It’s in the handling of the two leading women, however, that Heathcoat’s more conventional approach proves most frustrating. Initially so refreshing in their complexity, unpredictability, and unapologetic messiness, they’re both brought more in line with conventional wisdom about what makes ‘good’ (or, rather, easily palatable) characterisation; meaning consistently understandable, preferably “likeable”, motivations, emotions, and actions. Owing to both the trauma of the previous finale and a shocking bereavement in the first episode, Eve is more morose than ever before, her characteristic dark humour and overriding mordant curiosity replaced by the standard grief and remorse that drives most reluctant spies drawn back into the fold in fiction. Villanelle, meanwhile, is stuck in a story which at once over-psychologises her while failing to provide the coherent sense of her interior life it aims for. The first few episodes push her character in some interesting directions –an amusing sub-plot sees her mentoring a younger fledgling killer, with predictably disastrous results, while her reunion with her birth family provides the backbone for the season’s fifth episode, “Are You From Plinner?”, a pastoral tragicomedy with a chilling final image which proves this season’s finest hour. In the season’s back half, however, she’s over-taken by a bad case of burn-out, depressed and wanting out of the contract-killing game. Comer sells this with conviction, but the writing never squares this apparent crisis with the unrepentantly homicidal aesthete we’ve grown to know and guiltily love. Where once our reactions to Villanelle (intentionally) mirrored Eve’s – we were shocked by her violence while being delighted by her audacity and humour, jealous of her style and opulent living – here we’re asked to feel straightforward sympathy for her, to root for her to get out of the business. Once an unrepentant but twistedly aspirational uberfrau, a figure we were both disturbed by and drawn to, she’s now been flattened into relatability (the most nauseating of writerly buzzwords), at the cost of her own complexity – and that of the show.
With both women so drastically simplified, their ambiguities and rough edges largely dispensed with, their unique and fascinating relationship – the centrepiece of the show – slips into the background. Partly, this is because of the frustrating decision to keep the pair apart for most of the season, but I’d argue it comes down also to the fact that it was a relationship made of rough edges and ambiguities – stemming from their mutual capacity for obsession, rage, and overpowering passion. With those characteristics largely gone, who, exactly, are they to each other? What would their getting together mean? As the finale places Eve and Villanelle once again at a crossroads, torn between returning to their respective circumscribed worlds or running away together, it occurred to me that I didn’t particularly care what they did – that, surely, has to represent some sort of fundamental failure.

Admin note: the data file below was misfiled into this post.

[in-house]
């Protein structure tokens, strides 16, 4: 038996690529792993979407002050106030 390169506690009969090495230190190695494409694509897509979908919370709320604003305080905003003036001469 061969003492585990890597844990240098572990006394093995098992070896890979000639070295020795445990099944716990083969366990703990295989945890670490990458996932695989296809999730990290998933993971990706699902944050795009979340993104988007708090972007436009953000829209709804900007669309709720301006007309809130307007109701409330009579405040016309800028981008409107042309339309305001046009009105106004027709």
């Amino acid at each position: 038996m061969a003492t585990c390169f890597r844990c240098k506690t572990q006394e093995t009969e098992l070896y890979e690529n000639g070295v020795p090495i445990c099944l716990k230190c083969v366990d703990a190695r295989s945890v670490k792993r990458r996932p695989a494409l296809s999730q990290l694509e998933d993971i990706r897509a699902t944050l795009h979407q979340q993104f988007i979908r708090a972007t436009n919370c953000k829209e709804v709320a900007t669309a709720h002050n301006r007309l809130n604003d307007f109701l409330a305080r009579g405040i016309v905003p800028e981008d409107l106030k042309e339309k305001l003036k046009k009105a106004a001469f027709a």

The show’s surface pleasures do, admittedly, remain potent. Sandra Oh continues to give one of contemporary television’s most layered, arresting performances, capable of finding nuances of humour and humanity in the most seemingly incidental lines or gestures. Watch the cheerful, laughing way she informs a new ally he’ll probably get killed, or the fervour in her eyes as she rifles through a bin – few actors would invest these moments with so much characterisation, and few shows would be smart enough to take advantage of such. Comer’s performance remains a dazzling high-wire act, layered in manner and artifice (her range of accents is still breathtaking) but underpinned by a palpable energy and impulsiveness. Her face is so expressive that certain close-ups almost totally negate the need for emotional exposition (of which there is, frankly, far too much). Walter also proves an apt addition to the cast, tearing into her dialogue with relish, methodically drawing out each syllable in a delightfully broad Russian accent. She seems to be having fun, even when the show itself isn’t. Heathcoat periodically does come through with the kind of unexpected character beats that made Waller-Bridge and Fennell’s versions of the show shine – like Caroline’s casually conducting a meeting while in the bath, or an extended, hilarious sequence involving Villanelle in a Build-a-Bear shop. There are some crackling dialogue sequences, too, with a stand-off between Eve and Dacha in a bowling alley standing out.
There’s enough of the show’s distinct charm still here, then, for me to not want to give up on Killing Eve – and, indeed, a fourth season is already on its way, with Sex Education’s Laura Neal set to take up the mantle of head writer and executive producer. But it’s hard not to feel disappointed by a season which sacrifices much of what made the show so unique and refreshing, in the name of making it a little more like everything else out there. “You were never like them”, Villanelle says to Eve in the finale, urging her to embrace the dark, strange qualities which set her apart from the people around her. It remains to be seen whether Eve will follow Villanelle’s advice; I certainly hope that the show bearing her name will.